Man is the only animal with language that’s not just the use of signs – indicators and pointers that even dogs and bees understand – but symbols for stuff in the past and the future and in the hypothetical. We can step outside of time into the abstract and talk about it as if it’s real. And it probably is. We make all sorts of things real with words, symbolic language which we choose to believe. And we certainly talk a lot. That’s how we make sense of the world, not just navigate for survival like the lower animals. We talk to each other. With words we agree on how things are. We agree that this is the way life is.
Of course there was trouble with this from the beginning. It seems that in Genesis 1:25-27 humans were created after the other animals, as God decided things just didn’t seem right, so he topped things off with the creation of man, and then took the day off. And in Genesis 1:27 we are also told the first man and woman were created simultaneously with each other. That’s fine, but in Genesis 2:18-19 we are told that humans were created before the other animals – God added the animals later, for man’s use and amusement – and in Genesis 2:18-22 we are specifically told man was created first, then the animals, then the woman from the man’s rib – in that order. The stories don’t match, but it’s probably best not to point this out to your born-again evangelical friends, who take the Bible literally, as the first and last word on everything. They’ll think you’re being snide and walk away from you, most likely forever. Let it rest.
This was rectified later in the Book of John, which opens with this:
In the beginning was the Word, and the Word was with God, and the Word was God. The same was in the beginning with God. All things were made by him; and without him was not anything made that was made. In him was life; and the life was the light of men. And the light shineth in darkness; and the darkness comprehended it not.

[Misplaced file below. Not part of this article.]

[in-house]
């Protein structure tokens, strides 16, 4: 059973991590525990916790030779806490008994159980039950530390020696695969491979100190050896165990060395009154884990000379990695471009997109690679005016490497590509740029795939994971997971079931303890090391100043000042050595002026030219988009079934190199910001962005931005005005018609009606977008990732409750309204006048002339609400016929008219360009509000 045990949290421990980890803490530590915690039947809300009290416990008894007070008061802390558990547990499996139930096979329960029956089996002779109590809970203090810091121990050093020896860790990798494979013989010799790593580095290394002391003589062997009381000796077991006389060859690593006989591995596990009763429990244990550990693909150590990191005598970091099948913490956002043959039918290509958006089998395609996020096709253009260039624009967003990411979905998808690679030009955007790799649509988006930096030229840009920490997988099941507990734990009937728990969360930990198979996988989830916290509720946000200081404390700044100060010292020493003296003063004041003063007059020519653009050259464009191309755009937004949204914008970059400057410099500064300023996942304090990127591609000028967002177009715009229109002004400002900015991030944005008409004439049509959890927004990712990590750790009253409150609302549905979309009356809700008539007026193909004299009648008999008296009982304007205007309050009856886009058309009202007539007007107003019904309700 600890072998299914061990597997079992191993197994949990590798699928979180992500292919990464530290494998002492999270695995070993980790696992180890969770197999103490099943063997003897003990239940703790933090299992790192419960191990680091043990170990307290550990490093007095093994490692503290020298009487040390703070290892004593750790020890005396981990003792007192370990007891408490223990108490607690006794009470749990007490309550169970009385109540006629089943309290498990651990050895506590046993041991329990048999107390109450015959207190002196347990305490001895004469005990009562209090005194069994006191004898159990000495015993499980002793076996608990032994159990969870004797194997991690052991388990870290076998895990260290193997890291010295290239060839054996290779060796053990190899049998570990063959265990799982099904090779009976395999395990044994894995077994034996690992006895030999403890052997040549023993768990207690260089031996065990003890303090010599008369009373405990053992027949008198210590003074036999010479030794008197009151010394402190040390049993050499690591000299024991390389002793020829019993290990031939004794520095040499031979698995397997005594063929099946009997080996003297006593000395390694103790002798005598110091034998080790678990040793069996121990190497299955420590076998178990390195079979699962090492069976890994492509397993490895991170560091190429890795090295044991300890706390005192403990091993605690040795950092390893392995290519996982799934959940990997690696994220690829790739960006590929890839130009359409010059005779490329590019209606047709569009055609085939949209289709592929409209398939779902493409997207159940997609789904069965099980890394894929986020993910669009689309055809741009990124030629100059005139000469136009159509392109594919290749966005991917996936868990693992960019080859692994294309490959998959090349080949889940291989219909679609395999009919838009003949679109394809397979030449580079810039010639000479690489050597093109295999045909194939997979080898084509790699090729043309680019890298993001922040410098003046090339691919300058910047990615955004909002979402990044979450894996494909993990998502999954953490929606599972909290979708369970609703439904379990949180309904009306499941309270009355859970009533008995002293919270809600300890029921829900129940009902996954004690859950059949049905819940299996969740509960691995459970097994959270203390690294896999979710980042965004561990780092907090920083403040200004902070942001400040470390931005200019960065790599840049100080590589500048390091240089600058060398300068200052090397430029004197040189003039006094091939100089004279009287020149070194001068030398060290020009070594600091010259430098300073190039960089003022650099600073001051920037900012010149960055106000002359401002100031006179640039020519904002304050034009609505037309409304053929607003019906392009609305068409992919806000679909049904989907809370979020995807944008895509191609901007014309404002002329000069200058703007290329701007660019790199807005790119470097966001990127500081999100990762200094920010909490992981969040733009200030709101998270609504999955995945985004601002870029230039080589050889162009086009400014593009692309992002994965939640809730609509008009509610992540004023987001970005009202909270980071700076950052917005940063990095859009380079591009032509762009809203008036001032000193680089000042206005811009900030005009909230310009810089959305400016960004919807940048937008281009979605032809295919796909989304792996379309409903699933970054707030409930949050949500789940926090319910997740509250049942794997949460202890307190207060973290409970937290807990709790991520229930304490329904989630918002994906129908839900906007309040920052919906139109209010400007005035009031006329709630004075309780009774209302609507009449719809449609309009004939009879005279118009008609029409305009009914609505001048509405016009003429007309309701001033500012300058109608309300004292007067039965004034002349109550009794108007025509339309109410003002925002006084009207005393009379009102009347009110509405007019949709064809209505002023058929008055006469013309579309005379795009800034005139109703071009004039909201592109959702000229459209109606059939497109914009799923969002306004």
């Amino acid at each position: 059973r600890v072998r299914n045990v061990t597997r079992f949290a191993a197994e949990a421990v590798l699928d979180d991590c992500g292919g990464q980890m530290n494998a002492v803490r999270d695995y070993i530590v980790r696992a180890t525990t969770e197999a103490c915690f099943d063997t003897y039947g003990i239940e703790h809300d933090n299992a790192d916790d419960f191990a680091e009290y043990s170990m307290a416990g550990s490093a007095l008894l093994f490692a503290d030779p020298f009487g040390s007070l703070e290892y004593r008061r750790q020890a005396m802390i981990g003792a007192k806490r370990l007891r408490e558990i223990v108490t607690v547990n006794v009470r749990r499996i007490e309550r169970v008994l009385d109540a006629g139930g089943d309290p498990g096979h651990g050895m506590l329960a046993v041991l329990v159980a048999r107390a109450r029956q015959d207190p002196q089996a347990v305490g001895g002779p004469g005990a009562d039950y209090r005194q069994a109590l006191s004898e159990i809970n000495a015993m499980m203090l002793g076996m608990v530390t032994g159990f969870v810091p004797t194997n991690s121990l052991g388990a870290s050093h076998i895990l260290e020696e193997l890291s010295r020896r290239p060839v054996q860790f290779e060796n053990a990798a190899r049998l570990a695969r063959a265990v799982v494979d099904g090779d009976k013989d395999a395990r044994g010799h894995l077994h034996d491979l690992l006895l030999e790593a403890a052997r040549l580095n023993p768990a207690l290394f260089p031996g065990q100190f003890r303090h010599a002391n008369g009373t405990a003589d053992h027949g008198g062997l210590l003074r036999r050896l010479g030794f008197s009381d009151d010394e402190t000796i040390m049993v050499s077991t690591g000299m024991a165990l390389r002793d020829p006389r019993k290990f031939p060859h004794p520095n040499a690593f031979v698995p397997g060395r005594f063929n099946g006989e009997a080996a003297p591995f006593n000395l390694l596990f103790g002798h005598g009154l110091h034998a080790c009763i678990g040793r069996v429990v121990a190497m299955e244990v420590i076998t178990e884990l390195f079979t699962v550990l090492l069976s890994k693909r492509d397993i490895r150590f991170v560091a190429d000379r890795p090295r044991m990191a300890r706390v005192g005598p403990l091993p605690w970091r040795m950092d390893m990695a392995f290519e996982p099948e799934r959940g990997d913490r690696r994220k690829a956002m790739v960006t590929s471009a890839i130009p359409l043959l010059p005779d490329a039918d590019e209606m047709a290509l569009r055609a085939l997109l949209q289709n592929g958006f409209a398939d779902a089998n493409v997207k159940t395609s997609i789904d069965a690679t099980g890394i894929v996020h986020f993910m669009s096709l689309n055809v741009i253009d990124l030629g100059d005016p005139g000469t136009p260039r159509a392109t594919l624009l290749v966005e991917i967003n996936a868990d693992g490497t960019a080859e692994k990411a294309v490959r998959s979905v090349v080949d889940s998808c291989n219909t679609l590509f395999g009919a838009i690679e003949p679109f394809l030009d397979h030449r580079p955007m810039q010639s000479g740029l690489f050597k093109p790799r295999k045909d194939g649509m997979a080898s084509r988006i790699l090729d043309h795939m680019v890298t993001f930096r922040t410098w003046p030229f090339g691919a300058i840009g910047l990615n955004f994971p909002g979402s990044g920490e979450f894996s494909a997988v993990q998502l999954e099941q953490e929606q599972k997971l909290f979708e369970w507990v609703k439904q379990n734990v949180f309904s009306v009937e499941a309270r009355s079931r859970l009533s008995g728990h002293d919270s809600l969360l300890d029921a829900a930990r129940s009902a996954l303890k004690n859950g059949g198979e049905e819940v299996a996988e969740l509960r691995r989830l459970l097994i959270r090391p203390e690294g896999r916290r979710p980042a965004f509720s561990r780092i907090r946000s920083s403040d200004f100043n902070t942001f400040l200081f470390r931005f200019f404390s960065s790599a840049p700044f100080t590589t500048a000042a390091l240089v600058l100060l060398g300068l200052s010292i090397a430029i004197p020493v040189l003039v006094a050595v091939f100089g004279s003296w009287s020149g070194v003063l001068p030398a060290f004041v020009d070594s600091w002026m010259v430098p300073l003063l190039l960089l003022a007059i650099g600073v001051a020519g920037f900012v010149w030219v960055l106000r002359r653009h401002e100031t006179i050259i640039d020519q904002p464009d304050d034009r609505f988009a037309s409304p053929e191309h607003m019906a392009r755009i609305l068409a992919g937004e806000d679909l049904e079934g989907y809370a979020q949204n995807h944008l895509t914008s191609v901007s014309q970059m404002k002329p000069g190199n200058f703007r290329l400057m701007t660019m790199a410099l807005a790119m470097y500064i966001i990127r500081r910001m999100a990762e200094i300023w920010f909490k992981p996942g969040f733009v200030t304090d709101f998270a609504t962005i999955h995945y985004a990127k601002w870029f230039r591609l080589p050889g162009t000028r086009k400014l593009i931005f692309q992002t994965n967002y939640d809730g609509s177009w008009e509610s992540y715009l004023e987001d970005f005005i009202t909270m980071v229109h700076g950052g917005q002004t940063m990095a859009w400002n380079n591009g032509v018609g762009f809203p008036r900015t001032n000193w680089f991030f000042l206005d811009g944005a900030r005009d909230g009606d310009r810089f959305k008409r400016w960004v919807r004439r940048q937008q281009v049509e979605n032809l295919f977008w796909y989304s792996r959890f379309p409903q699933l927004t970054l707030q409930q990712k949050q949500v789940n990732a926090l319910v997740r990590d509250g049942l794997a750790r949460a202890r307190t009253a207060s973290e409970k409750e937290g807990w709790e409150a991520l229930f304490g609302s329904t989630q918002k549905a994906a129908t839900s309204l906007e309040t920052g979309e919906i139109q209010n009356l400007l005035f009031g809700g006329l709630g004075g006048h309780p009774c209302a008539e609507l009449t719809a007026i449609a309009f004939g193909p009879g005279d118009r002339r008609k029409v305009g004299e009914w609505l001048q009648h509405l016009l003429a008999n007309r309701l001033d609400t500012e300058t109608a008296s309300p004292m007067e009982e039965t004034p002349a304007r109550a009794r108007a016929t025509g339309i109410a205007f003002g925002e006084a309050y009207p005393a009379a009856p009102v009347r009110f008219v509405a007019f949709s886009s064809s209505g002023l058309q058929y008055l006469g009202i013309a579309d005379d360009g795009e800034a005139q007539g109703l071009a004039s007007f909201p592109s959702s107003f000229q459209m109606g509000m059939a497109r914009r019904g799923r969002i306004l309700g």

That’s another creation story, but one that any sociolinguistics person would understand. Everything is actually created by language, by the Word as it were. Pay attention to what’s said. That’s where reality is. Then the only question is whether God created language, and is thus the ultimate word on how things are, or whether the rest of us get a say in the matter. All of theology is an argument about that, about who got the Word and got it right – Martin Luther had a spat with the Pope about that – or about whether we can use symbolic language to think things out ourselves. Secularists and atheists argue for the latter. In mundane matters – government and tax policy and all the rest – God may not care very much, if He even exists. Long ago America set up a government with a Constitution that posits that government is not God’s business anyway – it’s ours alone. A government’s legitimacy derives from the consent of the people, the governed – it’s all up to us, as God had other things to attend to, presumably things that are more important. Sometimes it seems that about a third of the country doesn’t believe that for a minute, but the words are there, in the founding documents, in the user manuals. Deal with it.
All this is to say that our reality is in the words we use to talk about it, not in the things themselves – especially in politics. Set aside those who say the nation should be governed by God’s word – they’re still in the minority, for now. Everyone else is arguing, in words, about what’s really going on and what should be done about it – and each side is accusing the other of getting things wrong. It’s an argument over the words we use to describe things, and in this week’s vice presidential debate, where Joe Biden and Paul Ryan faced off, there was a flurry of words where Ryan told Biden that unemployment has been rising, month after month, during Obama’s presidency. That’s one of the things Biden called malarkey – the facts show unemployment just went down, again. Fact-checkers can confirm that, but if Ryan keeps saying that and people finally agree it’s so, it may be so. People do pay attention to what’s said, and that’s where reality ends up being. After all, in the beginning was the Word.
That’s why Noah Millman, writing in the American Conservative, didn’t watch the debate but read the transcript instead:
First, it’s obvious where Paul Ryan felt most confident and most engaged: on entitlement reform. This was the only policy area – including tax reform – where Ryan’s answers seemed both genuine and informed. That doesn’t mean he was right – it means he was doing more than mouthing talking points.